“For though we know that we are now his sons, yet it appears not yet what we shall be.” (1 John 3:2.)

But I have retained the words of Paul; for bolder than what is meet is the version of Erasmus, “Until the sons of God shall be manifest;” nor does it sufficiently express the meaning of the Apostle; for he means not, that the sons of God shall be manifested in the last day, but that it shall be then made known how desirable and blessed their condition will be, when they shall put off corruption and put on celestial glory. But he ascribes hope to creatures void of reason for this end, — that the faithful may open their eyes to behold the invisible life, though as yet it lies hid under a mean garb.

20. For to vanity has the creation, etc. He shows the object of expectation from what is of an opposite character; for as creatures, being now subject to corruption, cannot be restored until the sons of God shall be wholly restore; hence they, longing for their renewal, look forward to the manifestation of the celestial kingdom. He says, that they have been subjected to vanity, and for this reason, because they abide not in a constant and durable state, but being as it were evanescent and unstable, they pass away swiftly; for no doubt he sets vanity in opposition to a perfect state.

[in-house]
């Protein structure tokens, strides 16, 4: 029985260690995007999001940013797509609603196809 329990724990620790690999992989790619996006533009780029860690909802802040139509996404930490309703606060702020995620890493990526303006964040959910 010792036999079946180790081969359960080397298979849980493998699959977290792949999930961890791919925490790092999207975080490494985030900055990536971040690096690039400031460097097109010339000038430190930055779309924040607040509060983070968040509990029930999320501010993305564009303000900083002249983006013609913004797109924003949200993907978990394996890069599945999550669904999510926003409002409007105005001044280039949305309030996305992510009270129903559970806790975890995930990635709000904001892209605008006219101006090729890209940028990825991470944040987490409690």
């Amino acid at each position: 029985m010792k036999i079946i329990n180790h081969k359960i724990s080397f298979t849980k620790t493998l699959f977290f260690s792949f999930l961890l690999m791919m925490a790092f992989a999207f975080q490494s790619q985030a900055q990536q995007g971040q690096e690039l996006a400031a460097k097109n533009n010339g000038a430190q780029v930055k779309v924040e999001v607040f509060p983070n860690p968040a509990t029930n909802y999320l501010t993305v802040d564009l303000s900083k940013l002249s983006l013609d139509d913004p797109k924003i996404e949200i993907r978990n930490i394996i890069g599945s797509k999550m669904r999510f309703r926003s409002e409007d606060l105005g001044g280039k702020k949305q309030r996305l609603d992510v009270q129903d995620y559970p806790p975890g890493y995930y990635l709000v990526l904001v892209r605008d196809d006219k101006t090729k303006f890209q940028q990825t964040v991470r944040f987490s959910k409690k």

Not willingly, etc. Since there is no reason in such creatures, their will is to be taken no doubt for their natural inclination, according to which the whole nature of things tends to its own preservation and perfection: whatever then is detained under corruption suffers violence, nature being unwilling and repugnant. But he introduces all parts of the world, by a sort of personification, as being endued with reason; and he does this in order to shame our stupidity, when the uncertain fluctuation of this world, which we see, does not raise our minds to higher things.